Memphis Business Journal reporter Jacob Steimer attended a Shelby County Commission meeting and heard a representative of the Greater Memphis Chamber reveal that high taxes and too much transparency are standing in the local economy’s way. Read his story here.
Code Crew was one of Inside Memphis Business’ Innovation Award winners in 2016. Read Marangeli Lopez’s story about how its doing in The Commercial Appeal here.
Inside Memphis Business magazine has long been running the Hot Sheet feature of promotions and achievements in local business. We’re now running the Hot Sheet in our weekly Tip Sheet email blast to keep the info more current.
– The nonprofit Medical Education & Research Institute (MERI) launched a new mobile bioskills lab to allow medical professionals easier access to its services. The 560-square-foot lab can meet sponsors at a preferred location and can hold up to 10 surgical stations.
– Hope House expanded its staff with Allie Lindsey (development manager), Brandi Taylor (tenant-based rental assistance case manager), and Lauren Robinson (tenant-based rental assistance quality manager).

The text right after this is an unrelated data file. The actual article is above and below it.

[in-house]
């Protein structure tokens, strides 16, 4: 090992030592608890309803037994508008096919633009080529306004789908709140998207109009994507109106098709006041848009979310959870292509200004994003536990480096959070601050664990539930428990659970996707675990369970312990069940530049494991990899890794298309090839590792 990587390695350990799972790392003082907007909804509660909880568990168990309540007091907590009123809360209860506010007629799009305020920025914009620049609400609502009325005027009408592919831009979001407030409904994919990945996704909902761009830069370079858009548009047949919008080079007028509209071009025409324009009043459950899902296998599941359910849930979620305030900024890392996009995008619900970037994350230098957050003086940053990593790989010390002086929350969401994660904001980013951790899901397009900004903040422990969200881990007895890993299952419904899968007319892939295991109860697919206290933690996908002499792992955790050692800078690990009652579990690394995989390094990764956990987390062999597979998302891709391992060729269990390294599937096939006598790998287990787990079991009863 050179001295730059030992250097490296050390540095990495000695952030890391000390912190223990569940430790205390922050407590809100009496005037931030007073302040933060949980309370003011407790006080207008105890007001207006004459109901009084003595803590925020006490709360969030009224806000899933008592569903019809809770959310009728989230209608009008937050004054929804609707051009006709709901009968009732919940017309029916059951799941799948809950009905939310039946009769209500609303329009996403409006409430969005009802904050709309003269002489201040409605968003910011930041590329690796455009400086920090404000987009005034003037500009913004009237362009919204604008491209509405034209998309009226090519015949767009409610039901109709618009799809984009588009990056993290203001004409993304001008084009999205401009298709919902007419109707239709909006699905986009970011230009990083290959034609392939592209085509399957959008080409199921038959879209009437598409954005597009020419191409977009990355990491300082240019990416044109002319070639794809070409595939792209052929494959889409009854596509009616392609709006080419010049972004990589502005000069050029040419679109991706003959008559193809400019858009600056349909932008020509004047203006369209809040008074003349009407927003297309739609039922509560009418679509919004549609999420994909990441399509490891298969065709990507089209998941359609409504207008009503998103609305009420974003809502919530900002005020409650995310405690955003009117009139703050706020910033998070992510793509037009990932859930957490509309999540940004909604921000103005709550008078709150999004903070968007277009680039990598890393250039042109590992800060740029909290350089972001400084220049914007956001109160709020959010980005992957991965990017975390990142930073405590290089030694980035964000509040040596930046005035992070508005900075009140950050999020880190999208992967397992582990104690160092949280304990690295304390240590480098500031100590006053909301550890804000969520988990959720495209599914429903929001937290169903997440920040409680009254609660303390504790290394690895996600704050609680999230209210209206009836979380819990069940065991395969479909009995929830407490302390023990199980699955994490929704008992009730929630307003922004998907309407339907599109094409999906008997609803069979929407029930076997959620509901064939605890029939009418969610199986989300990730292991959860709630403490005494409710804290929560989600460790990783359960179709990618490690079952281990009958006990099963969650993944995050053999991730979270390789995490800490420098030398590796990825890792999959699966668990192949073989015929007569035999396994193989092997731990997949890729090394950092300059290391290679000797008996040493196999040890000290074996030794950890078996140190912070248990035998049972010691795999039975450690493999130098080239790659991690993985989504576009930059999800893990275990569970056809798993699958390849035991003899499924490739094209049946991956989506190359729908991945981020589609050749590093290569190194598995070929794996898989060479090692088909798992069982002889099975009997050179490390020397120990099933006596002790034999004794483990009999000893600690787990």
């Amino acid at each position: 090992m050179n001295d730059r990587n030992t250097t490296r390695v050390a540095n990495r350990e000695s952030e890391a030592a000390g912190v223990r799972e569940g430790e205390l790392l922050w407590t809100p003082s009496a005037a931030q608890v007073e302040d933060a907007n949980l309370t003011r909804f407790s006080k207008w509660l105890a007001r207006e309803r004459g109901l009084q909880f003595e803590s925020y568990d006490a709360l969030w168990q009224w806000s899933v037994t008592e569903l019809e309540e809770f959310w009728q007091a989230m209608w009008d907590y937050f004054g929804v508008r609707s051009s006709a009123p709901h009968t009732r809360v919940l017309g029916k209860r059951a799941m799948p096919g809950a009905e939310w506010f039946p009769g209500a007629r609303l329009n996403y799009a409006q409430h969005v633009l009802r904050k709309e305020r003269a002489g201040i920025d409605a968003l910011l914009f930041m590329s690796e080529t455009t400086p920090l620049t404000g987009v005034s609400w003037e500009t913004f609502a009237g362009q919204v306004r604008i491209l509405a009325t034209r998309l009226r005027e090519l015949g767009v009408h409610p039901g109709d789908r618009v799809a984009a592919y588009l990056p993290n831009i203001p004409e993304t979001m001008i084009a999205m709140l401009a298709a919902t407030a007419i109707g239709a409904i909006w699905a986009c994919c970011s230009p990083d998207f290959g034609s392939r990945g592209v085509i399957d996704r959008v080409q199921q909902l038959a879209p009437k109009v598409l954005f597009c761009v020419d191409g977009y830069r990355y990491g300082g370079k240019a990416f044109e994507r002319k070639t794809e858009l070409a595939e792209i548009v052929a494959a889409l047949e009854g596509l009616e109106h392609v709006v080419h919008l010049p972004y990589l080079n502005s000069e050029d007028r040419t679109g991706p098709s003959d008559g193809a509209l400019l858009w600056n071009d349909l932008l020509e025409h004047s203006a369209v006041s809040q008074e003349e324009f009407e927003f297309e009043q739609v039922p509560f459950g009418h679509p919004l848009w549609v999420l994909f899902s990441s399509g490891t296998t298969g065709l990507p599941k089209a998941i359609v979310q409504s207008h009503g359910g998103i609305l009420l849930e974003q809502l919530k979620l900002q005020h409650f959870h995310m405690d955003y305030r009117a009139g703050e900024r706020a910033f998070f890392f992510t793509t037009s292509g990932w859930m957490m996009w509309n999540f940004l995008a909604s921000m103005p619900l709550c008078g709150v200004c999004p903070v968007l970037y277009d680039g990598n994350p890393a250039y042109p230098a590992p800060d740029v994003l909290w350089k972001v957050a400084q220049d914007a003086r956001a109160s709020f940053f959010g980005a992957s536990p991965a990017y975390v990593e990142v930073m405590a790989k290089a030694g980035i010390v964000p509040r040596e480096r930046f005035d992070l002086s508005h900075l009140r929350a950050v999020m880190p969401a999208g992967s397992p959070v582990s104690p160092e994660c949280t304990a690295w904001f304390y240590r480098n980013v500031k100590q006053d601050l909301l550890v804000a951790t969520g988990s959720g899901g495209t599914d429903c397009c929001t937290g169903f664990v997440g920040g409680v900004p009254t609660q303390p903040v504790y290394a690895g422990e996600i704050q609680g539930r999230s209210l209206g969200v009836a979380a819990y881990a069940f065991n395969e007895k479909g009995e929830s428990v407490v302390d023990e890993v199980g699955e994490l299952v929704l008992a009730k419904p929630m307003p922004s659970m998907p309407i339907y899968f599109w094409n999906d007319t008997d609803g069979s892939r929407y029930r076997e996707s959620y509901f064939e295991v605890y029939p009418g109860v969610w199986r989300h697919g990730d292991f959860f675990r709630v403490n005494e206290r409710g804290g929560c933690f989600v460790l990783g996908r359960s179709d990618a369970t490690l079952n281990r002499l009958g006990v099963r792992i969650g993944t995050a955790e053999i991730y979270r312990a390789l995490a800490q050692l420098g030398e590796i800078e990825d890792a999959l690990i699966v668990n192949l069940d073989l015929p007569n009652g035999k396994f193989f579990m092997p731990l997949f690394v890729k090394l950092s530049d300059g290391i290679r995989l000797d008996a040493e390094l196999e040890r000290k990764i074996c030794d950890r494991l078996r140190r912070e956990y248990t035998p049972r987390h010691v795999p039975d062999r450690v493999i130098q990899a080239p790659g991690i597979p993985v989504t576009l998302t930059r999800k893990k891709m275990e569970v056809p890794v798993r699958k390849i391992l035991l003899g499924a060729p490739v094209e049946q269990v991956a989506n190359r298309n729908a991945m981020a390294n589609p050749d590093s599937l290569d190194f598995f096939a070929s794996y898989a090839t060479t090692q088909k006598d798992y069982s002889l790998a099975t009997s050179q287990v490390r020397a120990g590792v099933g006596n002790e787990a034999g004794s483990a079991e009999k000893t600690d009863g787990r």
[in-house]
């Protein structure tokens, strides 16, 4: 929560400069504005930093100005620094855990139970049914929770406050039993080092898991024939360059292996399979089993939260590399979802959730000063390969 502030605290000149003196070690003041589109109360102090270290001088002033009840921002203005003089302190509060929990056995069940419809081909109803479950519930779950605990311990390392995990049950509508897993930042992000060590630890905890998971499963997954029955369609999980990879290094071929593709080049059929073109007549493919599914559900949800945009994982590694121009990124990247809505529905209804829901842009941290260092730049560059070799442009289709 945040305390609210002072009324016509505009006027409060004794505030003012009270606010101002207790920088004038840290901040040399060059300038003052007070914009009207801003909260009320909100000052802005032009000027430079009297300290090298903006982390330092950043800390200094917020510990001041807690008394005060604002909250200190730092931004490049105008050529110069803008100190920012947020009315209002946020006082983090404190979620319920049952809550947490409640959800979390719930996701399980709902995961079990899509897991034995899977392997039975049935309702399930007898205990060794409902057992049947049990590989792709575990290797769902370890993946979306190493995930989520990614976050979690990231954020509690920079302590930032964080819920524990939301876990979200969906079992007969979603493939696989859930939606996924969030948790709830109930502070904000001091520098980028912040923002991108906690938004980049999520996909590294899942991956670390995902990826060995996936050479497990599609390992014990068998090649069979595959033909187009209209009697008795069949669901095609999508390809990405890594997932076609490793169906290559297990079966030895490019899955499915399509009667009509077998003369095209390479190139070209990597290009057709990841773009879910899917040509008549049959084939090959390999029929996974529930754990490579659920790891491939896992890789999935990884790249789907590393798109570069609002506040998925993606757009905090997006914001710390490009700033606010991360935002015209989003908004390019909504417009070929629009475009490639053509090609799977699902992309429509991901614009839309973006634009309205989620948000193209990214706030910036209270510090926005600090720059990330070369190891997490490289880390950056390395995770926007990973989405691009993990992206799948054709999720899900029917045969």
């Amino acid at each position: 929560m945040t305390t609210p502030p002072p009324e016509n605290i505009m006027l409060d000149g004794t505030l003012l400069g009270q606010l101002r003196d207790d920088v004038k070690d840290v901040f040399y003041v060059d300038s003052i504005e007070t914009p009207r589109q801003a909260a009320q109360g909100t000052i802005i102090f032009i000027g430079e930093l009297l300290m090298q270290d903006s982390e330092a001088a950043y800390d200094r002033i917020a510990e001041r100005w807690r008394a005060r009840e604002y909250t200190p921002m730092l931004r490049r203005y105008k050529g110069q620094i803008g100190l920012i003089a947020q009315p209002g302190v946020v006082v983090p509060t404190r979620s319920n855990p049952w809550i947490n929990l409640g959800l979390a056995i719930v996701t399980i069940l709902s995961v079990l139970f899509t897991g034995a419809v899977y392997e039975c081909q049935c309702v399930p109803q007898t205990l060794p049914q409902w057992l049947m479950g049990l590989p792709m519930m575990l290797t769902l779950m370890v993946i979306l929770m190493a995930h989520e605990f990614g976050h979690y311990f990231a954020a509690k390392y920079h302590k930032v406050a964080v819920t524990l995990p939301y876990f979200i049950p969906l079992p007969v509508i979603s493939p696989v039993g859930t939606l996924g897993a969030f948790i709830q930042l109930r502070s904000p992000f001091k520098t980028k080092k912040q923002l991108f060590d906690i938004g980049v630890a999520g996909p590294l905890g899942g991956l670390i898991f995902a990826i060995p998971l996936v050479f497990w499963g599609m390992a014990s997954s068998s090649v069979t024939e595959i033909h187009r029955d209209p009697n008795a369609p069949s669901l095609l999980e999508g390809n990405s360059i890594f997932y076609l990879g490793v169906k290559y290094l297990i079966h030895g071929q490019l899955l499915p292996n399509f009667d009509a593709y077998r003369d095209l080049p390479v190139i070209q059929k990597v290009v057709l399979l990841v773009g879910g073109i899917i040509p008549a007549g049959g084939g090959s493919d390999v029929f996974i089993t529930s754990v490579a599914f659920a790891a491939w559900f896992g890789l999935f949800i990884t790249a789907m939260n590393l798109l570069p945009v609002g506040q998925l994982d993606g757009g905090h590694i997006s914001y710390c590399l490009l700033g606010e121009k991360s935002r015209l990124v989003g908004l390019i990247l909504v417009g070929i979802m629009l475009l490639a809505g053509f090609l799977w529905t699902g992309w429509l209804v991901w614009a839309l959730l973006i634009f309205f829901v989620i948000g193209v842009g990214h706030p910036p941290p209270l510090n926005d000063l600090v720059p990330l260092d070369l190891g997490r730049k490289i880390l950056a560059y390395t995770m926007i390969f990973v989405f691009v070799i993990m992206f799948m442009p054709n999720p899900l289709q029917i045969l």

– Harkavy Shainberg Kaplan & Dunstan, PLC, announced the addition of Jason M. Goldstein to its firm. Goldstein will represent clients in the area  of civil matters, which includes civil  litigation, landlord and tenant representation, estate planning, commercial real estate transactions, and commercial and residential real estate closings.

– Tish Pinion joined digital design agency Simple Focus as vice president of business development. In her new role, Pinion will be responsible for constructing sales strategy based around growing relationships with current and new clients.
Inside Memphis Business magazine publishes a list of local Power Players every year. These are the movers and shakers in more than 30 categories who get things done in their respective fields. IMB’s April issue has the complete list. We also publish individual categories in other issues throughout the year, and we feature individual Power Players in our weekly Tip Sheet.
Today’s Power Player: Jason Lee
Executive vice president and CFO, Orion Federal Credit Union. B.B.A., Finance, Texas Tech University; Executive M.B.A., U of M. Provides overall strategic direction and strategy for Orion. Chairman, Memphis Executive M.B.A. Alumni Advisory Council. Board member, RISE Memphis. Member, ConnectFSS Innovation Committee. Served on U.S. Consumer Financial Protection Bureau’s Credit Union Advisory Council.